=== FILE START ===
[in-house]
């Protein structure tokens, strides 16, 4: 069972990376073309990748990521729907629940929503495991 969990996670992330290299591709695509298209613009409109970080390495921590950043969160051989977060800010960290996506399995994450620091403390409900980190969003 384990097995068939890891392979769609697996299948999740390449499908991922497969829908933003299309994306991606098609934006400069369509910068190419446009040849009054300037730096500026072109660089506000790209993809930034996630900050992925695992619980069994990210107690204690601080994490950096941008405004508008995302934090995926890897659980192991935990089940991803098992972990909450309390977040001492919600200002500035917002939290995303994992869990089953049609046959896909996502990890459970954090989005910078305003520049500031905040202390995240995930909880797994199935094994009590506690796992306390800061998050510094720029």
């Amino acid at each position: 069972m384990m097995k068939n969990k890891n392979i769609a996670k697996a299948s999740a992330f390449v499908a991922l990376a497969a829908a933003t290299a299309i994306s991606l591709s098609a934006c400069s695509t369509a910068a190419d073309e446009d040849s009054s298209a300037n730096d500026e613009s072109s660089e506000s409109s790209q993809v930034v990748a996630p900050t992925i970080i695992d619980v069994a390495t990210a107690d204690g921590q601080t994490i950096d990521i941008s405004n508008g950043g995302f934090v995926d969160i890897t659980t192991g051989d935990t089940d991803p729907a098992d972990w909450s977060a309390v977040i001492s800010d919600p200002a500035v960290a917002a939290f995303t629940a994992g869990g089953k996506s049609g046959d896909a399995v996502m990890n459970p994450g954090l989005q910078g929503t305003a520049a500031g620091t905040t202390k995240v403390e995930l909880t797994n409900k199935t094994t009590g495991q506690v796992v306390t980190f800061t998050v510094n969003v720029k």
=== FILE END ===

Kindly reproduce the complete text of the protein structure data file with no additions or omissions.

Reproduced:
[in-house]
């Protein structure tokens, strides 16, 4: 069972990376073309990748990521729907629940929503495991 969990996670992330290299591709695509298209613009409109970080390495921590950043969160051989977060800010960290996506399995994450620091403390409900980190969003 384990097995068939890891392979769609697996299948999740390449499908991922497969829908933003299309994306991606098609934006400069369509910068190419446009040849009054300037730096500026072109660089506000790209993809930034996630900050992925695992619980069994990210107690204690601080994490950096941008405004508008995302934090995926890897659980192991935990089940991803098992972990909450309390977040001492919600200002500035917002939290995303994992869990089953049609046959896909996502990890459970954090989005910078305003520049500031905040202390995240995930909880797994199935094994009590506690796992306390800061998050510094720029």
């Amino acid at each position: 069972m384990m097995k068939n969990k890891n392979i769609a996670k697996a299948s999740a992330f390449v499908a991922l990376a497969a829908a933003t290299a299309i994306s991606l591709s098609a934006c400069s695509t369509a910068a190419d073309e446009d040849s009054s298209a300037n730096d500026e613009s072109s660089e506000s409109s790209q993809v930034v990748a996630p900050t992925i970080i695992d619980v069994a390495t990210a107690d204690g921590q601080t994490i950096d990521i941008s405004n508008g950043g995302f934090v995926d969160i890897t659980t192991g051989d935990t089940d991803p729907a098992d972990w909450s977060a309390v977040i001492s800010d919600p200002a500035v960290a917002a939290f995303t629940a994992g869990g089953k996506s049609g046959d896909a399995v996502m990890n459970p994450g954090l989005q910078g929503t305003a520049a500031g620091t905040t202390k995240v403390e995930l909880t797994n409900k199935t094994t009590g495991q506690v796992v306390t980190f800061t998050v510094n969003v720029k």